In 1977, the same year Apple II computers were first sold and NASA first took a
Space Shuttle for a test flight, a great thing happened for fish and water enthusiasts
in Maui – Molokini became a Hawai’i Marine Life Conservation District. Protecting
Molokini for future generations was the right thing to do for this very special place.
The Birth of Molokini
Scientists date the birth of our beautiful, crescent-shaped snorkeling paradise
to over a series of volcanic eruptions over 230,000 years. In fact, we can trace
Molokini’s yellow earth to a series of shallow marine eruptions. When a volcano
erupts under water, the water turns erupting magma into glass crystals. Glass
erodes much faster than dry land volcanic material and that’s where Molokini gets
it yellow earth from, as opposed to the red earth of Haleakala, which comes from
magma that cooled on land.
All About Islets
Technically speaking, Molokini Crater is an islet. There are thousands of islets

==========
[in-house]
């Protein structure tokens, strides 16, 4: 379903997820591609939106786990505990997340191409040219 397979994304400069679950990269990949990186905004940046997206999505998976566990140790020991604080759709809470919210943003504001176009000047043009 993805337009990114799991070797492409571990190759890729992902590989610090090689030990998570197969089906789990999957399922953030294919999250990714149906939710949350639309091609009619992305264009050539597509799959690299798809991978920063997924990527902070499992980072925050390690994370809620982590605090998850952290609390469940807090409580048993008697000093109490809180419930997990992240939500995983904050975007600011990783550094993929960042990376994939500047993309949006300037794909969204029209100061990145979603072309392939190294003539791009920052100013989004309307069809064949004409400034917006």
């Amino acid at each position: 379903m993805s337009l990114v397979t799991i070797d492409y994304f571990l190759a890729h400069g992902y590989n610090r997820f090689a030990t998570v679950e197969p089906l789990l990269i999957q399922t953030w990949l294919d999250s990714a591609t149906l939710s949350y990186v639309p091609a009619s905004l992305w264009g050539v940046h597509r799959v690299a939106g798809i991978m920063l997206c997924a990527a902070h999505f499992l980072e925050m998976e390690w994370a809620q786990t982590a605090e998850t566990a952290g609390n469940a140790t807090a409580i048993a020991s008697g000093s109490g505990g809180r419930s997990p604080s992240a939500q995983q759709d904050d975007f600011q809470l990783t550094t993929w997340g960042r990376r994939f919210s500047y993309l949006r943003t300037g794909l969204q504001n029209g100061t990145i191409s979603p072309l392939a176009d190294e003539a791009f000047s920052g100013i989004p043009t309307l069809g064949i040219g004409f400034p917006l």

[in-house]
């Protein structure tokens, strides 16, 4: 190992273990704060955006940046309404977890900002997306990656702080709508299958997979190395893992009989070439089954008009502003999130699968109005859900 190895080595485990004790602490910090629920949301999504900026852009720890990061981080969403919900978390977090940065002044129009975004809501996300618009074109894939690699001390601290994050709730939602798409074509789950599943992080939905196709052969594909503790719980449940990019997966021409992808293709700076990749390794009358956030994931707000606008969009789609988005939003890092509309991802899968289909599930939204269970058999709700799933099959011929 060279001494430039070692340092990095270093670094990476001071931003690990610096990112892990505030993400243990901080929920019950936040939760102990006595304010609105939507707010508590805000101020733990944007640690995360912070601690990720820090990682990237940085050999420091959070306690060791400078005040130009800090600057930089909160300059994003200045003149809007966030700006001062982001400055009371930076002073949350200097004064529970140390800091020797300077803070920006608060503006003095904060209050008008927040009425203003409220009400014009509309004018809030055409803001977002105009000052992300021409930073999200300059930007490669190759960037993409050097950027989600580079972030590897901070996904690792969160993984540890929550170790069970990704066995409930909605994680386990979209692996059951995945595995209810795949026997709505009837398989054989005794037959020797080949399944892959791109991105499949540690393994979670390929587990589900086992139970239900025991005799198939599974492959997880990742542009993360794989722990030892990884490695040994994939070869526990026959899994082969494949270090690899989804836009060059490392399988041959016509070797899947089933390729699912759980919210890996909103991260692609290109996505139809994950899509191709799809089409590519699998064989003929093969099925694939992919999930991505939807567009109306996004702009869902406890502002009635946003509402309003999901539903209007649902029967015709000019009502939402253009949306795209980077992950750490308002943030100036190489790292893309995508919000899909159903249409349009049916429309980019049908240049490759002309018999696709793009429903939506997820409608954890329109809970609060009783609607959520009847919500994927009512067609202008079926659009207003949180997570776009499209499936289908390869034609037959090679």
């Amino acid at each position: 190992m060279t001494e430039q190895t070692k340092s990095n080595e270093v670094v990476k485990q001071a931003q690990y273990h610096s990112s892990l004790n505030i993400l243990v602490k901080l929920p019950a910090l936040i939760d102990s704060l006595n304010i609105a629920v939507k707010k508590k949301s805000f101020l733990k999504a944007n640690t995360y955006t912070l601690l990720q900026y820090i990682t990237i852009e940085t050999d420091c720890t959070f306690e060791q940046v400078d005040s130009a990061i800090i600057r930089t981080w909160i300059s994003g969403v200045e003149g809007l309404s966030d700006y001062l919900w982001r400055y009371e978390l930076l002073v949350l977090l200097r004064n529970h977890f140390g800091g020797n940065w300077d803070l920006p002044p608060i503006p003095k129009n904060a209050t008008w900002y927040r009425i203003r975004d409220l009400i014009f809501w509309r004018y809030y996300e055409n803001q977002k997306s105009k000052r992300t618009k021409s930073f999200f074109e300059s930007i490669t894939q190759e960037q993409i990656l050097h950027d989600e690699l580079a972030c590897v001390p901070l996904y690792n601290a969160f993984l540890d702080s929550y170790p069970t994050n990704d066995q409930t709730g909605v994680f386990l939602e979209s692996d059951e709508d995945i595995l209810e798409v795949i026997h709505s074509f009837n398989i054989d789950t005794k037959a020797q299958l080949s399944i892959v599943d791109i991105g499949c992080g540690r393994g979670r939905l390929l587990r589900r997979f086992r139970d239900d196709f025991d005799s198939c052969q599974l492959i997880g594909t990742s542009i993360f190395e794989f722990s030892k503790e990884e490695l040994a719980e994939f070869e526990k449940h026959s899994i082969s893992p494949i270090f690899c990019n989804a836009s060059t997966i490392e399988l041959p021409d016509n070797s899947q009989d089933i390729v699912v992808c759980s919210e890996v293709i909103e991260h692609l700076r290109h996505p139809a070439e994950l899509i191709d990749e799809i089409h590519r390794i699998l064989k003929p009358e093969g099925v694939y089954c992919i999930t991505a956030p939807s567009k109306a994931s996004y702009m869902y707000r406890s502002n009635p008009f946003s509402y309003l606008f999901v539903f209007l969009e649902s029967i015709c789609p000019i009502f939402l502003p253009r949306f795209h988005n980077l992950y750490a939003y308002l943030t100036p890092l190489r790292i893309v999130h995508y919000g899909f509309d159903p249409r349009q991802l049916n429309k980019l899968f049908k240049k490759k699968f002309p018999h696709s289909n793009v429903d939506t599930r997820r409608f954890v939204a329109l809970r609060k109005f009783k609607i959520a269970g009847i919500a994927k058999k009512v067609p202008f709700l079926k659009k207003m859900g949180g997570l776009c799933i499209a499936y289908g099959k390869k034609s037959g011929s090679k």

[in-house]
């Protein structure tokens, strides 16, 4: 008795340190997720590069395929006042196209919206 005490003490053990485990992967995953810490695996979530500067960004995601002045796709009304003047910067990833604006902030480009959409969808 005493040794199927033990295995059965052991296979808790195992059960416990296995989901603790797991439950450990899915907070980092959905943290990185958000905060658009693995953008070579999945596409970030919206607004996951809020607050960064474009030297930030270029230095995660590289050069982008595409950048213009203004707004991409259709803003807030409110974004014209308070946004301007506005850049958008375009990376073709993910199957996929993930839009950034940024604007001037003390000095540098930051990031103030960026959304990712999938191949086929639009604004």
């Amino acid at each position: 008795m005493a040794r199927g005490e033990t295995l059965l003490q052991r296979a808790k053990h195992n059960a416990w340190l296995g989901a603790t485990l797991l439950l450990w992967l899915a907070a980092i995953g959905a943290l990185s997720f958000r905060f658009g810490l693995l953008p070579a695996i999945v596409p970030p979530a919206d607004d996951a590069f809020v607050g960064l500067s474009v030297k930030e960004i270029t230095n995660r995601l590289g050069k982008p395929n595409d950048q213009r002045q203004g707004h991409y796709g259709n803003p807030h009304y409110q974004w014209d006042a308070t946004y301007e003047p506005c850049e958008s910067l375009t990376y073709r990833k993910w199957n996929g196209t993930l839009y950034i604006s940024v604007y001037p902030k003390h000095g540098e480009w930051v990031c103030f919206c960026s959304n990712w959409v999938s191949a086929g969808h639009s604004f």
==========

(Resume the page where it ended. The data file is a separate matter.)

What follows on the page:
around the world and they go by many names. In the Caribbean, where Kai Kanani
II was custom-crafted for our Hawaiian waters, Molokini would be called Molokini
Key. In Ireland – Molokini Skerry. And closer to home in Polynesia we’d call
Molokini, Molokini Motu.
An Ancient Hawaiian Fishing Area
Because of its ideal deep-water position in the Alalakeiki Channel between Maui
and the neighboring island of Kahoolawe, Molokini has long been appreciated for
its fish population. Ancient Hawaiian fishing techniques were incredibly varied and
complex. Many of the Hawaiian fishing traditions that may have been practiced at
Molokini continue to this day, including hook and line fishing, spear fishing and net
Rare Species of Plants
Molokini is home to especially rare species of plants. One such plant, the Ihi
Molokini is endemic in only one other place in the world and that is very close by on
neighboring Kahoolawe. The Ihi Molokini is a succulent – other succulunts include
aloe plants and cacti – and it has beautiful yellow flowers.
An Incredible Diversity of Fish
Over 250 species of fish call Molokini home. And many pelagic fish pass through the
area. That’s one of the reasons Molokini is so well-regarded and routinely ranked as
one of the top ten dive and snorkel sites, not only for Maui, but according to some
experts and publications, for Hawai’i and the world. And don’t forget, there’s no
better way to experience the natural life, history and beauty of Molokini than with
your friends at Kai Kanani.